As the importance of STEM (science, technology, engineering, and mathematics) learning has become more and more prevalent over the last few years, school are beginning to take a community approach by developing partnerships with businesses in South Australia.
Adam Box, the Education Department regional director of the southeast, has said that the advances in technology will continue to make current jobs redundant, and students must be equipped with the skills to tackle future jobs.
He added that the learning was grounded in projects with the possibility of real life application.
"It's a holistic approach to STEM across the community," he said.
"If we can do that properly, then what we're actually hoping is that then the unemployment rate ... will actually take care of itself because we're going to have kids that will be prepared to think outside the square."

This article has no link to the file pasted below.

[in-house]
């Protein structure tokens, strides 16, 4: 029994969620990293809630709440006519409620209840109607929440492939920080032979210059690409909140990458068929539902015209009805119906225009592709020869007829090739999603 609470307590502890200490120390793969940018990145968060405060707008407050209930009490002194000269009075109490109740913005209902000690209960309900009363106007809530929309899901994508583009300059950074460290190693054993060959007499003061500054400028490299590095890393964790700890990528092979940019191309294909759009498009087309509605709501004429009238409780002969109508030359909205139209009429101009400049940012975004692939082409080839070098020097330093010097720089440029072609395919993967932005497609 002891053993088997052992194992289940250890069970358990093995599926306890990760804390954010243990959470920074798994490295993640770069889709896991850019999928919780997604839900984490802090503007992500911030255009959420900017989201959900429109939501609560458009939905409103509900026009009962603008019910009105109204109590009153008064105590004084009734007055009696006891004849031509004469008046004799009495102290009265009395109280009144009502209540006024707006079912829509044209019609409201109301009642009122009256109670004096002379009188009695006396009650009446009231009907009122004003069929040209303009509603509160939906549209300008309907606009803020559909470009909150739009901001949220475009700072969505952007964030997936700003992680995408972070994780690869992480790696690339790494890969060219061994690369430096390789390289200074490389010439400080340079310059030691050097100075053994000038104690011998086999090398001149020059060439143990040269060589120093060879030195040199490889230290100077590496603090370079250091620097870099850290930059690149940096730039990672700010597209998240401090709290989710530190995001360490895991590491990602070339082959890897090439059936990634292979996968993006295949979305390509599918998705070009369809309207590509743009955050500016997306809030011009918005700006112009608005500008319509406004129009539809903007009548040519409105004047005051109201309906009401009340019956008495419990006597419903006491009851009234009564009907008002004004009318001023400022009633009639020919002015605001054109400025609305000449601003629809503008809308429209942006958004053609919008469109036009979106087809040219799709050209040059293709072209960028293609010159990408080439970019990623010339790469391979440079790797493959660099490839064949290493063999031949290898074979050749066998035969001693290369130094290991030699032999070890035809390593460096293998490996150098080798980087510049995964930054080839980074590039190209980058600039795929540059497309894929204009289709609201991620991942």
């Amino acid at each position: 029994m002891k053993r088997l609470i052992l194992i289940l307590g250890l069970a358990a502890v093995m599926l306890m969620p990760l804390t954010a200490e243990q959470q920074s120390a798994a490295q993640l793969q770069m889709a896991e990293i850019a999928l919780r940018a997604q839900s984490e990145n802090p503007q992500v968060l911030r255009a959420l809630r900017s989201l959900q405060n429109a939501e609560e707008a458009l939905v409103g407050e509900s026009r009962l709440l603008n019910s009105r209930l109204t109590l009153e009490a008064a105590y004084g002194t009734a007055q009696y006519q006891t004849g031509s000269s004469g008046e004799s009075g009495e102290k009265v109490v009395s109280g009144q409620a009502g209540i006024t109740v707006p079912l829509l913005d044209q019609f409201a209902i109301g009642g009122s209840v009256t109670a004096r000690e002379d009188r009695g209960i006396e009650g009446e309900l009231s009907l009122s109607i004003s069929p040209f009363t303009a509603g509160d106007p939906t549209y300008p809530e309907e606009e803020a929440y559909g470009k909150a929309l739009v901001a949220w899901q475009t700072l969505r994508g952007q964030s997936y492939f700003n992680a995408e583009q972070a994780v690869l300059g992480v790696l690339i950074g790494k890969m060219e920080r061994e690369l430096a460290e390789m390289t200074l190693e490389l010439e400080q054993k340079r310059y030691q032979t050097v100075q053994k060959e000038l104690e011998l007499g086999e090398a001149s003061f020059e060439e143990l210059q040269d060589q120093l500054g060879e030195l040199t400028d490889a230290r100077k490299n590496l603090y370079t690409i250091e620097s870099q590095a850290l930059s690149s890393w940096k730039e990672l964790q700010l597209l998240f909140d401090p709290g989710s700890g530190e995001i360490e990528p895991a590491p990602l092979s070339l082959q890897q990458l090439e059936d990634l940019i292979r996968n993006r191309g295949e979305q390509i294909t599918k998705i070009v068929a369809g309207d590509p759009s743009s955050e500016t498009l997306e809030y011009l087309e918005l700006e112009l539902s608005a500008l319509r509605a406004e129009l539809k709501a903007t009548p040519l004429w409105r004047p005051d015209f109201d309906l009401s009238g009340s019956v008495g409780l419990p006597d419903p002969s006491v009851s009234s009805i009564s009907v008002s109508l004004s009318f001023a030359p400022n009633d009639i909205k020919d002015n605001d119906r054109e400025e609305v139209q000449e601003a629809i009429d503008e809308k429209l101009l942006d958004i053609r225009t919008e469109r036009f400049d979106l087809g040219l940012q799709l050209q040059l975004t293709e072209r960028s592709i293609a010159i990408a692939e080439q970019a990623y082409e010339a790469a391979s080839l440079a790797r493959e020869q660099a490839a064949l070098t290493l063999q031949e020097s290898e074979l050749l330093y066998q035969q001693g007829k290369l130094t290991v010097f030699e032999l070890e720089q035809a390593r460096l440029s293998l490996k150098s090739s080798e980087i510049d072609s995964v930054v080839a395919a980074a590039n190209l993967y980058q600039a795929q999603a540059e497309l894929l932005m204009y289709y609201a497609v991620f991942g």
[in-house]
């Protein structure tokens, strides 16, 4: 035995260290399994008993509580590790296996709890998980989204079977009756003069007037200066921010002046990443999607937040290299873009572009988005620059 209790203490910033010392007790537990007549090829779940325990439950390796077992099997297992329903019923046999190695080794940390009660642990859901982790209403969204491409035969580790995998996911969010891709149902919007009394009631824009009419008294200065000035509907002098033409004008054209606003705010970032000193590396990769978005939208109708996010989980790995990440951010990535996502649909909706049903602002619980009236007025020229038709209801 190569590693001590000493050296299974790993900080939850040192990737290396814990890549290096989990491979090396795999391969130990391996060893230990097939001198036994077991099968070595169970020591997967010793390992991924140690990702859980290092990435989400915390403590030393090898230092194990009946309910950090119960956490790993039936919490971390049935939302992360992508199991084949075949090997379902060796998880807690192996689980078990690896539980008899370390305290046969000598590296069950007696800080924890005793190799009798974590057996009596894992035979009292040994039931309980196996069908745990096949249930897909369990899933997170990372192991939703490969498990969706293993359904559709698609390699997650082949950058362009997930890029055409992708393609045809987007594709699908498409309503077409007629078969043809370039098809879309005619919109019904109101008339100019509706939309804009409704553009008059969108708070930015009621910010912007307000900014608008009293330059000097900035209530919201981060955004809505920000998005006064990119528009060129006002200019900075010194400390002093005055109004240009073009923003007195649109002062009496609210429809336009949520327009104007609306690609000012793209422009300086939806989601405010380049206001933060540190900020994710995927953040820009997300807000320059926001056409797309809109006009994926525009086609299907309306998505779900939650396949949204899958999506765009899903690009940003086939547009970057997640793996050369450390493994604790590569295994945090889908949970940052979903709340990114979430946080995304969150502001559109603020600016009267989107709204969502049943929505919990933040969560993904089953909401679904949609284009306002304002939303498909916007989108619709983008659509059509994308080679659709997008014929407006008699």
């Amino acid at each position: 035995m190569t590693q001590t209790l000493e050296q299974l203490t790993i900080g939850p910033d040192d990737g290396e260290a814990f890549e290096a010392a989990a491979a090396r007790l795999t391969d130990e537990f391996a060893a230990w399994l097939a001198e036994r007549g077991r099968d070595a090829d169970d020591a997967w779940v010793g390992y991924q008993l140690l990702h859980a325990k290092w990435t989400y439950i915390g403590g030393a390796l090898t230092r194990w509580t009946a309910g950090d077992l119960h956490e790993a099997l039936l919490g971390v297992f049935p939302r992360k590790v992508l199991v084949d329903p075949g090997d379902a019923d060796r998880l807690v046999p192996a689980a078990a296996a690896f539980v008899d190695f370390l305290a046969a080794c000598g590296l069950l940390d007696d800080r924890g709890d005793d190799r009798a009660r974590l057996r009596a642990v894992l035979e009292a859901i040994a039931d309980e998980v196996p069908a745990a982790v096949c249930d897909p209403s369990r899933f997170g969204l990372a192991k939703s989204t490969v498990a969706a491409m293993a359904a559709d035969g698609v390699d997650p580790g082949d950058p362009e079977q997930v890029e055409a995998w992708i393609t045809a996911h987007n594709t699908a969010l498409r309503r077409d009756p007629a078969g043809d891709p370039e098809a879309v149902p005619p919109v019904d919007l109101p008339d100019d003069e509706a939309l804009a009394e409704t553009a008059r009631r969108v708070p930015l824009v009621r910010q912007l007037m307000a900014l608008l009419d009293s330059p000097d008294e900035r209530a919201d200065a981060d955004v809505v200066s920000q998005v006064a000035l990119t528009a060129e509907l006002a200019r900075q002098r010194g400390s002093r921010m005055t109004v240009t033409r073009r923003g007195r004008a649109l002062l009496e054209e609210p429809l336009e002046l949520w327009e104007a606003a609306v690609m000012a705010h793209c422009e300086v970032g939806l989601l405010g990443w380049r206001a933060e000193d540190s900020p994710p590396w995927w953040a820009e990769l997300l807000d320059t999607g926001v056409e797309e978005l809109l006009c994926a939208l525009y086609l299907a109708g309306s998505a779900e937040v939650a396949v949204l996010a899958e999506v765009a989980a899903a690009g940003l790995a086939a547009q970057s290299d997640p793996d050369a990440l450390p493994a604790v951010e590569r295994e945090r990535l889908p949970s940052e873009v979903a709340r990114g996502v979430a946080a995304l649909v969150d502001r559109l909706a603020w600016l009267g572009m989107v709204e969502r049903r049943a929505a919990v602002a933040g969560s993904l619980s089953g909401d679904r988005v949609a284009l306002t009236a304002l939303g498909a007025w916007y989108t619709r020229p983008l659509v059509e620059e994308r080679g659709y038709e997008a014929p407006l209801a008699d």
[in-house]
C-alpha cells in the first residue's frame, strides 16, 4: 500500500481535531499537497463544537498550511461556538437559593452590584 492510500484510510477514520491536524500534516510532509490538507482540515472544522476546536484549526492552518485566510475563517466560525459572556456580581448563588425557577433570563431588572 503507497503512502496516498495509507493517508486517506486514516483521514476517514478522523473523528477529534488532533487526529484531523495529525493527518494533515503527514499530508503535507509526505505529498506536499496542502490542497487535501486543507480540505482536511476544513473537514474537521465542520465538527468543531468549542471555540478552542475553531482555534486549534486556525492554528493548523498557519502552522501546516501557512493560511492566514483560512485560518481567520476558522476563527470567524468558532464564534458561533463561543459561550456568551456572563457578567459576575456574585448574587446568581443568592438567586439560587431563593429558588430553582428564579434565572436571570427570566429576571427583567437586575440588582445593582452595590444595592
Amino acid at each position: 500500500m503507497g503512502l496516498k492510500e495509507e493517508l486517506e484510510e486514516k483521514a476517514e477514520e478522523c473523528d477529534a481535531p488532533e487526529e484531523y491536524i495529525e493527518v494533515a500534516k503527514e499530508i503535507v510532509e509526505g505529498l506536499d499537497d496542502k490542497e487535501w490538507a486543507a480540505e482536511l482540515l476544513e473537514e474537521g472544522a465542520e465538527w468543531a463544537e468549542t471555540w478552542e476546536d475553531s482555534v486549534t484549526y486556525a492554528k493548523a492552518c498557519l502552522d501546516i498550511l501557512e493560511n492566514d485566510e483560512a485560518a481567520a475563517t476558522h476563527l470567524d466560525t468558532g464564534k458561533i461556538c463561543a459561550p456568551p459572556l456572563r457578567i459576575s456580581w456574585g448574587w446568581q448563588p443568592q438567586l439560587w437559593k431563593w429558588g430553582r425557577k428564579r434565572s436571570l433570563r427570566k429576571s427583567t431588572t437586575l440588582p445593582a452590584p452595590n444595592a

Mr Box said he saw the approach at work and its benefits on students when he recently visited Ontario in Canada.
"Through working together and using education as a vehicle to lift expectations they had actually lifted a million people out of poverty," he said.
The regional director said that the same strategies were being tested in schools.
The Committee for Economic Development’s report on Australia’s future workforce shows that about 40% of workers faced redundancy at the hand of their cyber counterparts in the next 15 years.